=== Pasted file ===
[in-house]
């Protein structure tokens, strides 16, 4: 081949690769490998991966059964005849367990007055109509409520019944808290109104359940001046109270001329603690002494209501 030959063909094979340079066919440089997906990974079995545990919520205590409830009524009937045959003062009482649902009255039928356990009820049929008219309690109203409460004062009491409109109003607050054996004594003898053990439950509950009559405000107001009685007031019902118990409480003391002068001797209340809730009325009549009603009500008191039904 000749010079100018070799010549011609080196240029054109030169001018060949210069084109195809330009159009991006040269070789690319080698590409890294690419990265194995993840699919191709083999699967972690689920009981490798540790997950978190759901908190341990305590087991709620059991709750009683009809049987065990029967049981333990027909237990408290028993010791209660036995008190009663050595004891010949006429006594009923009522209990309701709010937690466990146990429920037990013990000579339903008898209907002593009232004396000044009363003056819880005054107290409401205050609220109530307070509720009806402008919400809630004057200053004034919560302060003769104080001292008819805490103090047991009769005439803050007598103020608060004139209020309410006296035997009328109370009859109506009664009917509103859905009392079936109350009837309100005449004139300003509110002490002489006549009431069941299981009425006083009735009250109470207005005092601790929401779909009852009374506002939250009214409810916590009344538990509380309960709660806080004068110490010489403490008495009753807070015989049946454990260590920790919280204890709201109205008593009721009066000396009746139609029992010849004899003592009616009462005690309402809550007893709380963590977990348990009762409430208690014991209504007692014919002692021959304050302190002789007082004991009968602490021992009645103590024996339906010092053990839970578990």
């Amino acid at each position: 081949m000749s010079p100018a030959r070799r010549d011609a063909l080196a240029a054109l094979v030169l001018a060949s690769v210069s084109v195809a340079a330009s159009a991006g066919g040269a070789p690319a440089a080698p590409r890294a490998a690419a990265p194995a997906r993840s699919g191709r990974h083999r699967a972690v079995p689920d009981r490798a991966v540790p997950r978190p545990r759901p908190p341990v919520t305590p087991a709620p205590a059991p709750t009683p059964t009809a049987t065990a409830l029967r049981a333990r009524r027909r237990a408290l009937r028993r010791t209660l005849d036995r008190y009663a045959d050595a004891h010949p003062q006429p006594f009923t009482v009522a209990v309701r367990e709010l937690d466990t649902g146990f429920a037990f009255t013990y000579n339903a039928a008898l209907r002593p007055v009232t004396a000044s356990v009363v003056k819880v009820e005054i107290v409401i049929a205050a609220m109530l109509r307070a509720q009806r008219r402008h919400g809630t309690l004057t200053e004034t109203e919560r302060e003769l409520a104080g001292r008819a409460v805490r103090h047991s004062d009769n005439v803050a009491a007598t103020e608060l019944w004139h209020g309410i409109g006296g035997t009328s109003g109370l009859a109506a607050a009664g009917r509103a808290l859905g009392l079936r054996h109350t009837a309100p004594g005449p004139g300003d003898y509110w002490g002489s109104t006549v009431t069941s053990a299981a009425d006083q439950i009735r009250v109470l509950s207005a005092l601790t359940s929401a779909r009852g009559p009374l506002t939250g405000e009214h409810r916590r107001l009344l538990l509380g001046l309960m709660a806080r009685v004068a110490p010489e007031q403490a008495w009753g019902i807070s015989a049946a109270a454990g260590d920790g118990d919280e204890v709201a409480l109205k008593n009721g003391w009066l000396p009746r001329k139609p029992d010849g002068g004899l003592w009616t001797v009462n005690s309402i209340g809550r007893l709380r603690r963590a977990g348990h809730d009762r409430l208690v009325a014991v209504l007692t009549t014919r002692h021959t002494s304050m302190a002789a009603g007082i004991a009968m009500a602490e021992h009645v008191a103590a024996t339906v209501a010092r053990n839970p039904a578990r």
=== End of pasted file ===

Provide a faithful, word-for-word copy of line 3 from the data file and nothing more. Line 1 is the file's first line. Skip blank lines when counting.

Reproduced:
């Amino acid at each position: 081949m000749s010079p100018a030959r070799r010549d011609a063909l080196a240029a054109l094979v030169l001018a060949s690769v210069s084109v195809a340079a330009s159009a991006g066919g040269a070789p690319a440089a080698p590409r890294a490998a690419a990265p194995a997906r993840s699919g191709r990974h083999r699967a972690v079995p689920d009981r490798a991966v540790p997950r978190p545990r759901p908190p341990v919520t305590p087991a709620p205590a059991p709750t009683p059964t009809a049987t065990a409830l029967r049981a333990r009524r027909r237990a408290l009937r028993r010791t209660l005849d036995r008190y009663a045959d050595a004891h010949p003062q006429p006594f009923t009482v009522a209990v309701r367990e709010l937690d466990t649902g146990f429920a037990f009255t013990y000579n339903a039928a008898l209907r002593p007055v009232t004396a000044s356990v009363v003056k819880v009820e005054i107290v409401i049929a205050a609220m109530l109509r307070a509720q009806r008219r402008h919400g809630t309690l004057t200053e004034t109203e919560r302060e003769l409520a104080g001292r008819a409460v805490r103090h047991s004062d009769n005439v803050a009491a007598t103020e608060l019944w004139h209020g309410i409109g006296g035997t009328s109003g109370l009859a109506a607050a009664g009917r509103a808290l859905g009392l079936r054996h109350t009837a309100p004594g005449p004139g300003d003898y509110w002490g002489s109104t006549v009431t069941s053990a299981a009425d006083q439950i009735r009250v109470l509950s207005a005092l601790t359940s929401a779909r009852g009559p009374l506002t939250g405000e009214h409810r916590r107001l009344l538990l509380g001046l309960m709660a806080r009685v004068a110490p010489e007031q403490a008495w009753g019902i807070s015989a049946a109270a454990g260590d920790g118990d919280e204890v709201a409480l109205k008593n009721g003391w009066l000396p009746r001329k139609p029992d010849g002068g004899l003592w009616t001797v009462n005690s309402i209340g809550r007893l709380r603690r963590a977990g348990h809730d009762r409430l208690v009325a014991v209504l007692t009549t014919r002692h021959t002494s304050m302190a002789a009603g007082i004991a009968m009500a602490e021992h009645v008191a103590a024996t339906v209501a010092r053990n839970p039904a578990r």